Tuesday, June 30, 2009

Homer Goodwin, Attorney and Conductor on the Underground Railroad

In 1896, Homer Goodwin was the oldest practicing attorney of the Erie County Bar. He was born on October 15, 1819 in Burton, Ohio in Geauga County, the son of Doctor Erastus Goodwin. Before entering the practice of law, Homer Goodwin was a teacher in the public schools of Sandusky, and was an 1844 graduate of the Western Reserve College. He married Marietta Cowles on October 3, 1849, in Cuyahoga County, Ohio.

Rush Sloane wrote in the July 1888 issue of the Firelands Pioneer that Homer Goodwin was a conductor on the Underground Railroad in Sandusky. He was among a group of individuals who gave money and personal aid to help fugitive slaves escape to freedom. A brochure which gives details about the Underground Railroad in Sandusky, available from the Lake Erie Shores & Islands Visitors Center, lists the former home of Homer Goodwin, at 327 Hancock Street, as a “safe house” for those individuals seeking freedom via the Underground Railway.

On July 6, 1896, Homer Goodwin died suddenly at his home on Columbus Avenue in Sandusky. A physician was called to his assistance, but nothing could be done, and he died at 6:15 a.m. The funeral for Home Goodwin was held at his residence on July 8, 1896. Burial was in Oakland Cemetery. Mr. Goodwin was survived by his brother Lewis H. Goodwin, a judge of Erie County Probate Court; a sister, Mrs. Ross of Wabash, Indiana, and a daughter, Mrs. Denver J. Mackey.

The Follett House Museum owns a suit that once belonged to Homer Goodwin.

Saturday, June 27, 2009

Bessie Taylor, Teacher at Sandusky High

Miss Bessie Taylor taught at Sandusky High School for thirty four years. She began teaching Latin in 1904. In 1917, Miss Taylor was selected to become the dramatic coach. During her years at Sandusky High, Miss Taylor directed at least forty graduation plays and several other student dramatic productions. Below is an article from the January 20, 1920 Sandusky Star Journal. Miss Taylor was to direct the play “She Stoops to Conquer” at the February commencement exercises. (In the early years of the twentieth century there were two graduation ceremonies held at Sandusky High School, one in the winter, and one in June.)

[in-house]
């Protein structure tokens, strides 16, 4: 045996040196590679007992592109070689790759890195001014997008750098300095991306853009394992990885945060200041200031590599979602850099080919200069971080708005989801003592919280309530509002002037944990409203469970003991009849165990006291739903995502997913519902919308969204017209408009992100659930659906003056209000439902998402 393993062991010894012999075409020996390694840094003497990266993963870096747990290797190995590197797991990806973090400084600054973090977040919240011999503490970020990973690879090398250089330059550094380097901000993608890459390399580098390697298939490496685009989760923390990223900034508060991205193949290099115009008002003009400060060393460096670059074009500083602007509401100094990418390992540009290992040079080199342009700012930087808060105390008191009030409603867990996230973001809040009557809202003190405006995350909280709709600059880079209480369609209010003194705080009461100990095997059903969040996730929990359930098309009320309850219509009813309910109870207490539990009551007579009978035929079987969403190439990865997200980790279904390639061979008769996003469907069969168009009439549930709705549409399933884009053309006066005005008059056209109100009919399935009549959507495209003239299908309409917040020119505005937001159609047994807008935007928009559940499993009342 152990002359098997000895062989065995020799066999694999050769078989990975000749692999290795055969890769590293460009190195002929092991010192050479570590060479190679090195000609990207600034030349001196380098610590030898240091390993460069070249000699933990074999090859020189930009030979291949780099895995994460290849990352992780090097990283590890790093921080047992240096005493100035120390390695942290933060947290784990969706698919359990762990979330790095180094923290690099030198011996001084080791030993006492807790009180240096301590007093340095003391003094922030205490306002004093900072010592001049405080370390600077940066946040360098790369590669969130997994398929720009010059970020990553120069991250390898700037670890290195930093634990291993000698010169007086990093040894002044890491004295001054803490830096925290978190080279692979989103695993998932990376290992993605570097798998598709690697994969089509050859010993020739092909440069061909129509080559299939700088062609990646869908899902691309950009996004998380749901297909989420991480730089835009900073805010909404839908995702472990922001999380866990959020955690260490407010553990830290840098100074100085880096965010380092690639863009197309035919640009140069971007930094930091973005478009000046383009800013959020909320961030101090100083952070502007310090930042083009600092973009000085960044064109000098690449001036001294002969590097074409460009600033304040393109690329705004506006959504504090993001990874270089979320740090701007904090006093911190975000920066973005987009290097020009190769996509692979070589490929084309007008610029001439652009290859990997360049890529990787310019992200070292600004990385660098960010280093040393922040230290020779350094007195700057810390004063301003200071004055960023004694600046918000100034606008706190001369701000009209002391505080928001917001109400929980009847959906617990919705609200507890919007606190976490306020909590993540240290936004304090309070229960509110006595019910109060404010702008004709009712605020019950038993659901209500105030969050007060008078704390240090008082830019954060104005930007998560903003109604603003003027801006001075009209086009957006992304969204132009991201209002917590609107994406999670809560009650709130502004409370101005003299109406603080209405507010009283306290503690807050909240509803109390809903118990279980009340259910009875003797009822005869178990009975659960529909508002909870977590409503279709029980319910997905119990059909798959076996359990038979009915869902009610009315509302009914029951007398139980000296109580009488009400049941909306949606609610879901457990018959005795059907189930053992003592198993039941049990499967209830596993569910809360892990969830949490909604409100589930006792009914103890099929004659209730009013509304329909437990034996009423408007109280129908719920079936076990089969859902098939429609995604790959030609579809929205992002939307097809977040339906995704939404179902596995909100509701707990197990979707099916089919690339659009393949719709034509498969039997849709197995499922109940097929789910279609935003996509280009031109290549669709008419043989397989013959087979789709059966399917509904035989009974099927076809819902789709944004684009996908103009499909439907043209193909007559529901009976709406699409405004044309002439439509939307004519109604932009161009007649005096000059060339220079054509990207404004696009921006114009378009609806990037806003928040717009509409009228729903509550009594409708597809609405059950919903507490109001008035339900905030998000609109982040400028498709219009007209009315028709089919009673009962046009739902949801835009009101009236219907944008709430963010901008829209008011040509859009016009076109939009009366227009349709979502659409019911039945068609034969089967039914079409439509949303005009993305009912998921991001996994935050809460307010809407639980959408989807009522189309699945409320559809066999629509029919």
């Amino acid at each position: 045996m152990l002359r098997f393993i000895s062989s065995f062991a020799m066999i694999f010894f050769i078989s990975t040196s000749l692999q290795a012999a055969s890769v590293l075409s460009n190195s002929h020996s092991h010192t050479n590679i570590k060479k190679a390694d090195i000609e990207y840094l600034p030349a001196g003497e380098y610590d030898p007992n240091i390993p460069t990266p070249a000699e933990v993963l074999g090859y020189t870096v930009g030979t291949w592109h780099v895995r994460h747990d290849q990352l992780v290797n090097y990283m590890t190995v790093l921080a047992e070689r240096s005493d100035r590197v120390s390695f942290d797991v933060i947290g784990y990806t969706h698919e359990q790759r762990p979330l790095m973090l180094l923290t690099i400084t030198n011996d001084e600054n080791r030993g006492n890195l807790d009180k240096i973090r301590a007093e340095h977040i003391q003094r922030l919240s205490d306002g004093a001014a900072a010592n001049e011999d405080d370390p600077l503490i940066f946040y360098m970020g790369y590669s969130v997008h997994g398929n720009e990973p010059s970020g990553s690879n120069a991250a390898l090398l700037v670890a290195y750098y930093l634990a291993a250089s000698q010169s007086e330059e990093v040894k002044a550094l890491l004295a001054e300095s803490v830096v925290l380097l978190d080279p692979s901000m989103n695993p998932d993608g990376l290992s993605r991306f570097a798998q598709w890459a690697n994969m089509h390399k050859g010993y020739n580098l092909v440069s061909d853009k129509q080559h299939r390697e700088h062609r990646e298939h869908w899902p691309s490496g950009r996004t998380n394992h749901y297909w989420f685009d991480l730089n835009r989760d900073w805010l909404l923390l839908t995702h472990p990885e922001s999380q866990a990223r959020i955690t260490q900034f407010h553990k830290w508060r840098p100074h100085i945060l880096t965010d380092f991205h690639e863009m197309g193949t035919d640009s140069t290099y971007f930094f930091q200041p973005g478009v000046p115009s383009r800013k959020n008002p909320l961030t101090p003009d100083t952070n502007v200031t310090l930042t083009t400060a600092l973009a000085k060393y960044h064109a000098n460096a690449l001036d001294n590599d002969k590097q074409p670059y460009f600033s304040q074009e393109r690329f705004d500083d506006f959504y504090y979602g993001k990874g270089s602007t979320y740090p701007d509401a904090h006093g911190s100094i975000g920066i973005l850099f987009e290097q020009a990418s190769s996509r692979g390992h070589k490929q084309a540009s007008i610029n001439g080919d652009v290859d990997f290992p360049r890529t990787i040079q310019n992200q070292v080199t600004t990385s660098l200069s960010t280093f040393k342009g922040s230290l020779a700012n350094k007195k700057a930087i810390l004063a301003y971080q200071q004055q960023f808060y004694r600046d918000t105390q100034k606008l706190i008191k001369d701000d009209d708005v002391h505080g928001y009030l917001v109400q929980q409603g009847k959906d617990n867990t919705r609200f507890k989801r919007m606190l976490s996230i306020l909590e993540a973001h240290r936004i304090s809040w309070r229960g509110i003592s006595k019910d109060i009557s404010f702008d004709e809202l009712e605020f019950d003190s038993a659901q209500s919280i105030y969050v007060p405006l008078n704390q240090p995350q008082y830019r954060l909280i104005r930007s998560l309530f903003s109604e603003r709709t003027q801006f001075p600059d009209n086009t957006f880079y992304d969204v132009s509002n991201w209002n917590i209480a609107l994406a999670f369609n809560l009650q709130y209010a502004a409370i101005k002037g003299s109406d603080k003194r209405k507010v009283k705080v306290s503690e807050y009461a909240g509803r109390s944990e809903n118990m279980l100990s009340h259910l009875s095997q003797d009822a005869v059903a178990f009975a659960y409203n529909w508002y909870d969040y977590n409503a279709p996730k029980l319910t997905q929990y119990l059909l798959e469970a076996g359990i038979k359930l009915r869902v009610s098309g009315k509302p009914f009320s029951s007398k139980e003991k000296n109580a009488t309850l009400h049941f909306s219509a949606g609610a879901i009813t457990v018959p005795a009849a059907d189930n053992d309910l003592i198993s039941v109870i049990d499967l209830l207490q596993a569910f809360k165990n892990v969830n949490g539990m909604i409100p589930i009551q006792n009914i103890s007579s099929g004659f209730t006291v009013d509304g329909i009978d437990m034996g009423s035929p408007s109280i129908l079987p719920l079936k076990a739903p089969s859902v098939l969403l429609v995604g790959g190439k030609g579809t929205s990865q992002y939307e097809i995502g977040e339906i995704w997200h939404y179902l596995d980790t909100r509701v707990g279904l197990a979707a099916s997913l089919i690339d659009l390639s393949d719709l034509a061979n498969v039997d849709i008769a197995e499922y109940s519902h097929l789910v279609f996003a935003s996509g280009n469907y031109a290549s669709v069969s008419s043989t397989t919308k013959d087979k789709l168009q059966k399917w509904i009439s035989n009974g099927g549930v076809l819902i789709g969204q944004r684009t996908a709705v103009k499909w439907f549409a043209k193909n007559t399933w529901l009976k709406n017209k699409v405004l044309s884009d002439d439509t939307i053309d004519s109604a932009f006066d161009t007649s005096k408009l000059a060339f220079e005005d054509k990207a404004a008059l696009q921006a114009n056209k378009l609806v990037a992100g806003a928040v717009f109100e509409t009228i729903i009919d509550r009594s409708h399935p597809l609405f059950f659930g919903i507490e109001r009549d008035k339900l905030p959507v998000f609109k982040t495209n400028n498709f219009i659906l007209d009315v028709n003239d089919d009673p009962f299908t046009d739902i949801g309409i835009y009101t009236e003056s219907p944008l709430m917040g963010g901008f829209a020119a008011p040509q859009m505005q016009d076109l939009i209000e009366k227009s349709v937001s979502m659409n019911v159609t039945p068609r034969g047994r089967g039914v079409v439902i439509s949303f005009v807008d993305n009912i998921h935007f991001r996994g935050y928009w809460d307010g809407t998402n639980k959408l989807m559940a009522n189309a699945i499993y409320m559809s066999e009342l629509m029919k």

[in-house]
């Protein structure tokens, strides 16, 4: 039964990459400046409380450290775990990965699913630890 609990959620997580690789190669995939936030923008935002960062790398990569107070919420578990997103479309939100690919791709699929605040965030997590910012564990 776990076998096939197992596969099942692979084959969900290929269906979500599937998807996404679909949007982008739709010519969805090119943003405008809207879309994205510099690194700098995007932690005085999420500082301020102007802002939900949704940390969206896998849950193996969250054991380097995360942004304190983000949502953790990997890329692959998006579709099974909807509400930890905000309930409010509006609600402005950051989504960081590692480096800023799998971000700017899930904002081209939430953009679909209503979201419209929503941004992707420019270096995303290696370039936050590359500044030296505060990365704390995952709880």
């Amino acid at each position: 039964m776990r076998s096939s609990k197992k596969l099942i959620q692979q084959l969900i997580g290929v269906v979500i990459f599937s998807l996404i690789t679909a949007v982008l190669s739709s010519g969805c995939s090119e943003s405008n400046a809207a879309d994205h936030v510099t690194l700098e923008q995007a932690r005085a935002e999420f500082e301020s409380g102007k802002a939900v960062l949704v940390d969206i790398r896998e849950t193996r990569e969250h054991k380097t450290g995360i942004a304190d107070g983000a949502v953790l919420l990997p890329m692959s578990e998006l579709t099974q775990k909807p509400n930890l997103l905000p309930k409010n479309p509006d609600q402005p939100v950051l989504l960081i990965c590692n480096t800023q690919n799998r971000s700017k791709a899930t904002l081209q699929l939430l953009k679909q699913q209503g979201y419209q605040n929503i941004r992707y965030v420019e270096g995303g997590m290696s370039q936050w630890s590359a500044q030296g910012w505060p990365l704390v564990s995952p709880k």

The newspaper article reported, “The comedy is dainty and charming, abounding in humorous situations, and the lines are clever and give wide opportunity for the young actors.” Appearing in the cast were: Milton Schiller, Carl Appell, Glenn Rose, Harold Homberger, Ernest Dean, Roland Schemenauer, Sydney Knehr, George Hertlein, Albert Esch, Esther Knupke, Inga Nielsen, Elizabeth Schaub, Viola Bing, and Rae Frohman. Similar accounts of many of the plays directed by Miss Bessie Taylor are found in the microfilmed copies of the Sandusky Register and the Sandusky Star Journal, available in the Archives Research Center of the Sandusky Library.

On July 30, 1960, Miss Bessie Taylor died at Good Samaritan Hospital, following a lengthy illness. An obituary for Bessie Taylor was carried in the July 30, 1960 Sandusky Register. An account of Miss Taylor’s long career as an educator was given. Miss Taylor was also very active in her church, Trinity Methodist Church, where she served as the financial secretary. Miss Taylor was a former member of the board of Trustees of the Library Association of Sandusky, and was active in the Red Cross during World War Two. Bessie Taylor was survived by two brothers, a sister, and several nieces and nephews. She was buried in the Union Cemetery in Columbus, Ohio.

Miss Taylor is pictured below with fellow faculty members of Sandusky High School in the 1930’s. The photograph was taken on the steps of what is now the Adams Junior High School.

Friday, June 26, 2009

Don't Forget. . . .

. . . to bring your historical photos (you can drive or walk) to the Quality Inn (Greentree), 1935 Cleveland Road -- on Saturday, June 27 from 10AM to 4PM, Sunday, June 28, from 1PM to 4PM, or Monday, June 29, from 10AM to 7PM -- so they can be scanned for inclusion in the fourth volume in the series presented by the Sandusky Register and the Sandusky Library, A Pictorial History: the 1800s - Today, Erie County & the Erie Isles. In this volume, we will include pictures from any era that didn't make it into the previous three volumes.

Thursday, June 25, 2009

Sandusky Boys and Girls Band

On the evening of Monday, June 25, 1928, the Sandusky Boys and Girls Band presented a Concert at Cedar Point’s Coliseum. The band is pictured on the steps of the Erie County Courthouse on the day of the concert.
G. A. Boeckling, president and general manager of Cedar Point, arranged for the Sandusky Boys and Girls Band to also take part in the pilgrimage of the Sandusky boosters of Congressman James T. Begg to the Republican State Convention on June 28. According the June 26, 1928 Sandusky Register, Mr. Boeckling funded the band’s entire trip.

The Sandusky Register reported that Mr. Boeckling gave each of the young musicians a five dollar bill, for spending money during their trip to Columbus. Then he gave each youngster another five dollar bill “to keep.” The band was to meet at the Erie County Courthouse on the morning of June 28, “resplendent in their red, white, and blue uniforms for the Columbus doings.”

Members of the band included: Elsworth Gilbert, Bob Schillig, John Ging, Roy Leibach, Dick Stradtman, Richard Heinz, Frank Booth, Bill Seymour, Mary Brentgartner, Jack Kotz, Rosemary Corso, Kenneth Appel, Bill Appel, Verne Tieche, Richard Baker, Jane Hutter, Jack Rentsch, Wilbur Fleming, Naomi Gilbert, Bob Close, Louis Brengartner, Jack Beilstein, Elsworth Reiter, Paul Stoker, Fred Hoffman, Jr., Consetta Vassallo, Frank Kleinfelder, Charles Bahnsen, Paul Smith, Birgil Gilbert, Emmett Brengartner, Alvin Brengartner, Chris Therkelsen, Wilvert Knauer, Thelma Brengartner, Des Brown, Chet Gilmert, Fred Hoffman, Sr., Josephine Beilstein, Ada Crandall, Florence Brengartner, Lona Schillig, and “Professor” W. Rosati